Right now the Green Bay Packers are among a slew of teams across the league with 5 or 6 wins. This is not parity, this is mediocrity. It’s bad football … it’s bad FOR football. I’m not saying we want to go back to the days when Dallas and San Francisco dominated, but there’s got to be a swing back toward excellence.

Right now, we getting a very bad brand of football.

What’s the answer? I’m not sure, but somebody with the wherewithal and influence needs to start looking closely at the cause.

The Packers have been the epitome of this downturn, but it’s an infection that’s coursing its way across the league.

Tags: CBA Featured Green Bay Packers NFL Popular

  • Rick Giovengo

    The NFL is about coaching. Every team has good players that’s what makes the NFL so interesting; the fact on any given day a loser team can beat a winner team. That’s the NFL. What makes or breaks any team is the quality of coaching. Good coaching plan for injuries because that’s how it is in the NFL; there are going to be injuries to key players. Let’s face it the Packer organization was playing Russian Roulette at the back-up quarterback position; they had not planned for Rodgers to get injured.

    What the Packers are facing right now is a crisis of leadership. As an Organizational Psychologist I get paid to go into organizations and address performance issues; the Packers have huge performance issues. And getting Aaron Rodgers back only solves one aspect of the overall performance issues. I think now there is no denying that Aaron Rodgers has been carrying a team that has slowing been cracking at the seams. Performance problems are like an old bridge, the bridge just does not collapse, there are little things that over time start to break until the entire bridge falls into the water. Currently the Packers are an old bridge that’s cracking.

    The Packer’s performance problems can be traced back to 2011 and have slowing manifest itself into the total collapse into the water; a situation fans are starting to openly see. The leadership is in complete denial about these performance problems – many organizations suffer from similar issues, the disease of denial. It is difficult as a leader to look inside face things that you just do not want to see. Every word out of MM’s mouth are words of denial. If you keep telling yourself everything is going to be OK, you start to believe it.

    But football is a game of performance and action, not words. The Packers defense has been sub-par for two seasons now (I would actually say three, but to be fair…). The Packer organization must start facing up to the facts (and stats) for they don’t lie – people lie (or deny), facts and stats do not. The Packer organization is going to have to do some real soul-searching if they are going to be a contender with its
    current leadership. I respect the Packers as a team and as an organization, and their views on loyalty, but
    loyalty with no performance does not win games.

    • http://lombardiave.com Raymond Rivard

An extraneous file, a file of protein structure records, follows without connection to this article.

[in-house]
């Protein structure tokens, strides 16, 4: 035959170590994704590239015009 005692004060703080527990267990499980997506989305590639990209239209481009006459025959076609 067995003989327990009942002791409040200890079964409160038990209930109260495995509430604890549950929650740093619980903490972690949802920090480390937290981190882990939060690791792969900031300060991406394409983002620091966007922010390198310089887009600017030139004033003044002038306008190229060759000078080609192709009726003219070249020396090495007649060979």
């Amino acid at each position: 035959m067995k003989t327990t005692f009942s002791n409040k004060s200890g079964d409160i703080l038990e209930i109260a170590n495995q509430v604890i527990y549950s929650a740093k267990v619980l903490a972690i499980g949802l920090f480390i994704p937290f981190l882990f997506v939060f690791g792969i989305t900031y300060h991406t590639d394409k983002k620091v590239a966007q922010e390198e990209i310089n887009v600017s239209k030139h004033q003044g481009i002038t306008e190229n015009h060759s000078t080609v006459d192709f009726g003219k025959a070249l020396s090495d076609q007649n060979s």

Rick,

      This is a great response and you’re absolutely right on all counts. As a coach over the years, I completely understand your analysis and comparison to the failing bridge. I’ve said for years that the NFL is all about coaching. The talent level between teams is minute. Winning programs have winning coaches who can manage and put players in the best positions to be successful. Maybe the injuries have had more of an effect than we understand, but you’re right in that Aaron Rodgers is only a small portion of the entire picture. Yes, his leadership and talent has gone a long way in propping up this bridge, but even he can’t put it all back together. The Packers are going to have to take a step back and take a long, hard look from the bottom up and take the necessary steps to bring this team back to elite status. They’ve got some of the pieces in place, but they’ve fallen short in too many places to keep the bridge from falling. The next month will tell us a lot.

      Thanks for writing, Rick, and providing your insight. In fact, I would like to write a post using some of your ideas here. I will certainly credit you. Are you OK with that?

      Thanks again

      Ray Rivard
      Editor
      Lombardiave.com

  • Taryn Miller

    “The Packer organization must start facing up to the facts (and stats) for they don’t lie – people lie (or deny), facts and stats do not.”

    It would apply if basing the facts and stats on the profit/loss of each team.The stats that are displayed weekly for players individually and teams as a whole do lie and the only thing that corrects how they are taken is by watching the film.

    A QB tosses a 3 yd pass and the WR runs for 80 more,the QB is credited with a 83 yd pass.A QB falls over his own feet and a OLB happens to touch him he is awarded a sack.These are the two easiest to describe and use because of that but every stat is flawed when attempting to justify them as facts/stats that don’t lie.

    Both of these examples will look and read great in the stat column but in fact,it’s a very misleading stat that is actually a lie.Stats are big for Fantasy football fans but in the real world of football,nothing tells the truth better than film…however after watching film of the Packers season,it cannot be denied that they are lacking in talent,ability,leadership and the desire to ‘win’ one on one battles let alone the game itself.